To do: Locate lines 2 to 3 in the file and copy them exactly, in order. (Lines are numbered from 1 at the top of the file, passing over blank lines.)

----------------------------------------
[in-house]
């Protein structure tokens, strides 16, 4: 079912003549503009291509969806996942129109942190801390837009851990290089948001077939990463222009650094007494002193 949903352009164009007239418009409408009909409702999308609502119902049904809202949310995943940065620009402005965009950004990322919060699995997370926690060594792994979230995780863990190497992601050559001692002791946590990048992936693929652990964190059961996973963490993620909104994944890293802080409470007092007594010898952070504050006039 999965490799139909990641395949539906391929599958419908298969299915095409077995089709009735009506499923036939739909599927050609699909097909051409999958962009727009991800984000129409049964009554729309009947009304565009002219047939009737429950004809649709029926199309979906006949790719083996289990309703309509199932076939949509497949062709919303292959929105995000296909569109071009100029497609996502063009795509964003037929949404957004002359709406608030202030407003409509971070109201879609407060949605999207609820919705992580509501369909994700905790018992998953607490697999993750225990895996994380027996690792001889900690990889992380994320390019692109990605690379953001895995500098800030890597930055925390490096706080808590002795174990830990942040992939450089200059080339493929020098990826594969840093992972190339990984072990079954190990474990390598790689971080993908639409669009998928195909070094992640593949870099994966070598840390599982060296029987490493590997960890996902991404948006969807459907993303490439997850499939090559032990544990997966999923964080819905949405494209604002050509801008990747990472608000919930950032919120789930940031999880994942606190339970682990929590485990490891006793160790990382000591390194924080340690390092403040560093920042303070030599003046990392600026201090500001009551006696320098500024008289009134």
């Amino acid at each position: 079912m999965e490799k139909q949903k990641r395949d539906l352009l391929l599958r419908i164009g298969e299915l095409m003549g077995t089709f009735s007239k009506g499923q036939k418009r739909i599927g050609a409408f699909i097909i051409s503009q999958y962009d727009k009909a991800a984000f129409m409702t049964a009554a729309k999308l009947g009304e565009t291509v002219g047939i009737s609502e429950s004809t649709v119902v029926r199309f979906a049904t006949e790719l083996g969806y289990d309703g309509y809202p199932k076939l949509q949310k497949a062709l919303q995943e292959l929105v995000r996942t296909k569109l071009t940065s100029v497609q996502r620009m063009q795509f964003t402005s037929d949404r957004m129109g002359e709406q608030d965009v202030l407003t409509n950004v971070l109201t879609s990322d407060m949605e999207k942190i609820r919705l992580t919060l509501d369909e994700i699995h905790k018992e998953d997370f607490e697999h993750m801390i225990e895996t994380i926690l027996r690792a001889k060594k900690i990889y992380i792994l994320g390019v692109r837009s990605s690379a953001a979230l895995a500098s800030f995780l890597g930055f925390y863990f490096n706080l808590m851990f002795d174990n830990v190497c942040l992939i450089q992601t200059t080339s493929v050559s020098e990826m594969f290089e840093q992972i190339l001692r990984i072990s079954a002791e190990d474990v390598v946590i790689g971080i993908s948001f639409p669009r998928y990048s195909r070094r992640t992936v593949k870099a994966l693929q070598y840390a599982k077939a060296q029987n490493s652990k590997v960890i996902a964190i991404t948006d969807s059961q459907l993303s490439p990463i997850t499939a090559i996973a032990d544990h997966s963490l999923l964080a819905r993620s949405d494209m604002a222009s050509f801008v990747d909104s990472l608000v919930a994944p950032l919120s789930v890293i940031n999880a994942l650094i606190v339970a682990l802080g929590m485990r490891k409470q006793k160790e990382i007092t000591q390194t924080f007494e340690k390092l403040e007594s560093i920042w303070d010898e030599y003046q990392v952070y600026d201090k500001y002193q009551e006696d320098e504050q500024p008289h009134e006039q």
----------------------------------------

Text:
């Protein structure tokens, strides 16, 4: 079912003549503009291509969806996942129109942190801390837009851990290089948001077939990463222009650094007494002193 949903352009164009007239418009409408009909409702999308609502119902049904809202949310995943940065620009402005965009950004990322919060699995997370926690060594792994979230995780863990190497992601050559001692002791946590990048992936693929652990964190059961996973963490993620909104994944890293802080409470007092007594010898952070504050006039 999965490799139909990641395949539906391929599958419908298969299915095409077995089709009735009506499923036939739909599927050609699909097909051409999958962009727009991800984000129409049964009554729309009947009304565009002219047939009737429950004809649709029926199309979906006949790719083996289990309703309509199932076939949509497949062709919303292959929105995000296909569109071009100029497609996502063009795509964003037929949404957004002359709406608030202030407003409509971070109201879609407060949605999207609820919705992580509501369909994700905790018992998953607490697999993750225990895996994380027996690792001889900690990889992380994320390019692109990605690379953001895995500098800030890597930055925390490096706080808590002795174990830990942040992939450089200059080339493929020098990826594969840093992972190339990984072990079954190990474990390598790689971080993908639409669009998928195909070094992640593949870099994966070598840390599982060296029987490493590997960890996902991404948006969807459907993303490439997850499939090559032990544990997966999923964080819905949405494209604002050509801008990747990472608000919930950032919120789930940031999880994942606190339970682990929590485990490891006793160790990382000591390194924080340690390092403040560093920042303070030599003046990392600026201090500001009551006696320098500024008289009134």
């Amino acid at each position: 079912m999965e490799k139909q949903k990641r395949d539906l352009l391929l599958r419908i164009g298969e299915l095409m003549g077995t089709f009735s007239k009506g499923q036939k418009r739909i599927g050609a409408f699909i097909i051409s503009q999958y962009d727009k009909a991800a984000f129409m409702t049964a009554a729309k999308l009947g009304e565009t291509v002219g047939i009737s609502e429950s004809t649709v119902v029926r199309f979906a049904t006949e790719l083996g969806y289990d309703g309509y809202p199932k076939l949509q949310k497949a062709l919303q995943e292959l929105v995000r996942t296909k569109l071009t940065s100029v497609q996502r620009m063009q795509f964003t402005s037929d949404r957004m129109g002359e709406q608030d965009v202030l407003t409509n950004v971070l109201t879609s990322d407060m949605e999207k942190i609820r919705l992580t919060l509501d369909e994700i699995h905790k018992e998953d997370f607490e697999h993750m801390i225990e895996t994380i926690l027996r690792a001889k060594k900690i990889y992380i792994l994320g390019v692109r837009s990605s690379a953001a979230l895995a500098s800030f995780l890597g930055f925390y863990f490096n706080l808590m851990f002795d174990n830990v190497c942040l992939i450089q992601t200059t080339s493929v050559s020098e990826m594969f290089e840093q992972i190339l001692r990984i072990s079954a002791e190990d474990v390598v946590i790689g971080i993908s948001f639409p669009r998928y990048s195909r070094r992640t992936v593949k870099a994966l693929q070598y840390a599982k077939a060296q029987n490493s652990k590997v960890i996902a964190i991404t948006d969807s059961q459907l993303s490439p990463i997850t499939a090559i996973a032990d544990h997966s963490l999923l964080a819905r993620s949405d494209m604002a222009s050509f801008v990747d909104s990472l608000v919930a994944p950032l919120s789930v890293i940031n999880a994942l650094i606190v339970a682990l802080g929590m485990r490891k409470q006793k160790e990382i007092t000591q390194t924080f007494e340690k390092l403040e007594s560093i920042w303070d010898e030599y003046q990392v952070y600026d201090k500001y002193q009551e006696d320098e504050q500024p008289h009134e006039q």